Young, talented, under contract: Preds have bright future

Friday, May 11, 2018, Vol. 42, No. 19
By John Glennon

Ryan Ellis, the Predators’ only top defenseman not under long-term contract, is scheduled to become a free agent after the 2018-2019 season. Mattias Ekholm, Roman Josi and P.K. Subban all have contracts with at least three years remaining.

-- Photo By Danny Murphy/Icon Sportswire Via Ap Images

The highlights have flowed one after another for Predators fans over the past couple of seasons.

There was the first trip to the Western Conference Final and the Stanley Cup Final in 2017, the first division title and Presidents’ Trophy – as well as the first Game 7 on home ice – already this year.

The encouraging news is that the future looks bright, as well.

Because all indications are that the core of this Predators team – which produced franchise records for regular-season wins and points – should remain among the NHL’s elite for a number of years.

Consider that 18 of the Predators on this year’s playoff roster are already under contract for next season, that 13 are under contract for at least two more seasons, and that 21 of the Preds’ current players are age 30 or younger.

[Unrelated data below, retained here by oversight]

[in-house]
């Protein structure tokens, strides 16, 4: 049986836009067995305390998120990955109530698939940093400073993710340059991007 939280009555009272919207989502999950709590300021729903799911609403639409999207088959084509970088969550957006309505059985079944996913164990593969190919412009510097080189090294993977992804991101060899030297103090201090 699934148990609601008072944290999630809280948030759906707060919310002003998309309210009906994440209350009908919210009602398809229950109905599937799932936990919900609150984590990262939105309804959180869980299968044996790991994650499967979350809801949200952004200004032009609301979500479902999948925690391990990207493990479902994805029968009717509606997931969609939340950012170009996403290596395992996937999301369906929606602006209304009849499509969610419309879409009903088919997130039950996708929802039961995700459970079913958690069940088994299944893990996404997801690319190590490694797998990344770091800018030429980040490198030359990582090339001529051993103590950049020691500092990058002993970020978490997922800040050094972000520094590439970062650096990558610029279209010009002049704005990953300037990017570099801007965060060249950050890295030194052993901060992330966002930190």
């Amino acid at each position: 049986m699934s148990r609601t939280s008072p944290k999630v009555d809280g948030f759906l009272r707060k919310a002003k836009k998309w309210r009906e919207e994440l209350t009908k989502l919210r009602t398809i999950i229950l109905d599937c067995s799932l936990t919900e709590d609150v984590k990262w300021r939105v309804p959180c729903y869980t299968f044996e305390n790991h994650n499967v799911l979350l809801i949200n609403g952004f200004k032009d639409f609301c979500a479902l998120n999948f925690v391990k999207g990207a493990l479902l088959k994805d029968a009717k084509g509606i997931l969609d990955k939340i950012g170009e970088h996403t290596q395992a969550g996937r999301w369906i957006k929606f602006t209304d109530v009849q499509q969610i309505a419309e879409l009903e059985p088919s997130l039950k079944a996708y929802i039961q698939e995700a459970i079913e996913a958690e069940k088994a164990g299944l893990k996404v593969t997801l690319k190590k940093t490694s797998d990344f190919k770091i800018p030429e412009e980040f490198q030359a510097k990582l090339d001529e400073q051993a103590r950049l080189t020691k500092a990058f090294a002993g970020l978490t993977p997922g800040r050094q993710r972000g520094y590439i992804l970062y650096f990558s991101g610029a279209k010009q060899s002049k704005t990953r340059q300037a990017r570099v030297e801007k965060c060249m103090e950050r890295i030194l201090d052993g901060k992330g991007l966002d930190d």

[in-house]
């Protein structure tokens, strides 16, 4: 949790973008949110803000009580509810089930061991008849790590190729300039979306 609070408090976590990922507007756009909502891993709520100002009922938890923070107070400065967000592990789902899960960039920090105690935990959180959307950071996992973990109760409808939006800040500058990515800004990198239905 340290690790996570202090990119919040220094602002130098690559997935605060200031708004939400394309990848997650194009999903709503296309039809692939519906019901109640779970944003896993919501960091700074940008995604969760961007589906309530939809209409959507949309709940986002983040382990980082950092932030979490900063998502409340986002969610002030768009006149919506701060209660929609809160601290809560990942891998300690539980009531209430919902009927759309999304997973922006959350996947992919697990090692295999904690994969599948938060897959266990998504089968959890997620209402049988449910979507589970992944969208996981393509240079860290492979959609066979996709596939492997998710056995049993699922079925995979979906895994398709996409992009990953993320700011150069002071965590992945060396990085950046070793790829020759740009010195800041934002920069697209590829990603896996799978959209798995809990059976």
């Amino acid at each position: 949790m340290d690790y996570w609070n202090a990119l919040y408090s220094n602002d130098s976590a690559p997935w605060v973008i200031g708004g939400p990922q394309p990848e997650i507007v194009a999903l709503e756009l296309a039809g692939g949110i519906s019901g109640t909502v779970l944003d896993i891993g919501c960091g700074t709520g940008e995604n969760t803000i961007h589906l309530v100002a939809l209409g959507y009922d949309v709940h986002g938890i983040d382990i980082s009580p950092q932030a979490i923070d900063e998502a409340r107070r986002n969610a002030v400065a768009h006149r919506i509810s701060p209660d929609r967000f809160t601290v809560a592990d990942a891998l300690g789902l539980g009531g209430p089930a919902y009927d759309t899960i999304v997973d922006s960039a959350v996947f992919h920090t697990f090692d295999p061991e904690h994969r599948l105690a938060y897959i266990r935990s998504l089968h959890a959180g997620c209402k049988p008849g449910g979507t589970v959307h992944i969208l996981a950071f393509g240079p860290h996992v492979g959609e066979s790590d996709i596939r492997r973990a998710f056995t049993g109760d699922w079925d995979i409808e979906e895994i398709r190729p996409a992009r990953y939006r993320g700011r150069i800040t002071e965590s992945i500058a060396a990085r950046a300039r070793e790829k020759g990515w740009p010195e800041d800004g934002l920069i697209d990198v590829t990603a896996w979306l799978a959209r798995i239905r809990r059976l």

Those are promising numbers for a Predators team that is one of just three NHL franchises – along with Pittsburgh and Washington – to have reached the second round of the playoffs in each of the past three years.

“Every team wants to be a team that’s there every single year, like Detroit was with that (25-year) playoff run,” Predators associate captain Ryan Ellis says. “Every team wants to build to that. I think with the core group of guys we have – and really all the guys we have are somewhat young, too – hopefully, we can all stay together as long as possible and do something special.”

A clear wake-up call

The last time the Predators set a franchise record for points during the regular season – back in 2006-07 – the end of the playoffs meant the end of an era.

Former Predators owner Craig Leipold was in the process of selling the franchise, so the Predators’ early playoff demise that year was a precursor to the trading of players like Scott Hartnell, Tomas Vokoun and Kimmo Timonen. In addition, the Predators never offered free-agent-to-be Paul Kariya a new contract.